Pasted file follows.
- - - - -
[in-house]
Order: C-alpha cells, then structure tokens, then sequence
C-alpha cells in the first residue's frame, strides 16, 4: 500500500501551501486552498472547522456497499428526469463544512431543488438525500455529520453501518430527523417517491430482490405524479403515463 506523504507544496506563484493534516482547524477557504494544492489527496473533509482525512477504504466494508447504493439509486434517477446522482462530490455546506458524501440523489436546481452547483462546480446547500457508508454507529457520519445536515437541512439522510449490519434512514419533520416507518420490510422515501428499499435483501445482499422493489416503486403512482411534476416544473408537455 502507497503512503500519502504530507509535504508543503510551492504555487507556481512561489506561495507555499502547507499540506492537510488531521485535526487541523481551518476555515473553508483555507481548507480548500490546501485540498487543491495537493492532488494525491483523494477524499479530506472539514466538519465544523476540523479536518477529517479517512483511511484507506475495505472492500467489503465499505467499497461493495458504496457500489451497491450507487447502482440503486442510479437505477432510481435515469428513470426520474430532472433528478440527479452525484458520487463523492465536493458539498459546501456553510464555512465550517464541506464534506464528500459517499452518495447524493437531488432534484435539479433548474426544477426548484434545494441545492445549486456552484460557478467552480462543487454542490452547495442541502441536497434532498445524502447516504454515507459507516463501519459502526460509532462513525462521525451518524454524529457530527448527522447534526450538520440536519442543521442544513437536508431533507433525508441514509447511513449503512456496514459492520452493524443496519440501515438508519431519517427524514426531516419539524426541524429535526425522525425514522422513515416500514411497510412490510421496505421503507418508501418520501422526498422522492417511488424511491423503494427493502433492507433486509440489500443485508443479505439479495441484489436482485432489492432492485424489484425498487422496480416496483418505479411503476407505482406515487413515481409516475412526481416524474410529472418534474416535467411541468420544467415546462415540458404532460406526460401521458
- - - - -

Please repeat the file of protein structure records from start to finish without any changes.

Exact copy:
[in-house]
Order: C-alpha cells, then structure tokens, then sequence
C-alpha cells in the first residue's frame, strides 16, 4: 500500500501551501486552498472547522456497499428526469463544512431543488438525500455529520453501518430527523417517491430482490405524479403515463 506523504507544496506563484493534516482547524477557504494544492489527496473533509482525512477504504466494508447504493439509486434517477446522482462530490455546506458524501440523489436546481452547483462546480446547500457508508454507529457520519445536515437541512439522510449490519434512514419533520416507518420490510422515501428499499435483501445482499422493489416503486403512482411534476416544473408537455 502507497503512503500519502504530507509535504508543503510551492504555487507556481512561489506561495507555499502547507499540506492537510488531521485535526487541523481551518476555515473553508483555507481548507480548500490546501485540498487543491495537493492532488494525491483523494477524499479530506472539514466538519465544523476540523479536518477529517479517512483511511484507506475495505472492500467489503465499505467499497461493495458504496457500489451497491450507487447502482440503486442510479437505477432510481435515469428513470426520474430532472433528478440527479452525484458520487463523492465536493458539498459546501456553510464555512465550517464541506464534506464528500459517499452518495447524493437531488432534484435539479433548474426544477426548484434545494441545492445549486456552484460557478467552480462543487454542490452547495442541502441536497434532498445524502447516504454515507459507516463501519459502526460509532462513525462521525451518524454524529457530527448527522447534526450538520440536519442543521442544513437536508431533507433525508441514509447511513449503512456496514459492520452493524443496519440501515438508519431519517427524514426531516419539524426541524429535526425522525425514522422513515416500514411497510412490510421496505421503507418508501418520501422526498422522492417511488424511491423503494427493502433492507433486509440489500443485508443479505439479495441484489436482485432489492432492485424489484425498487422496480416496483418505479411503476407505482406515487413515481409516475412526481416524474410529472418534474416535467411541468420544467415546462415540458404532460406526460401521458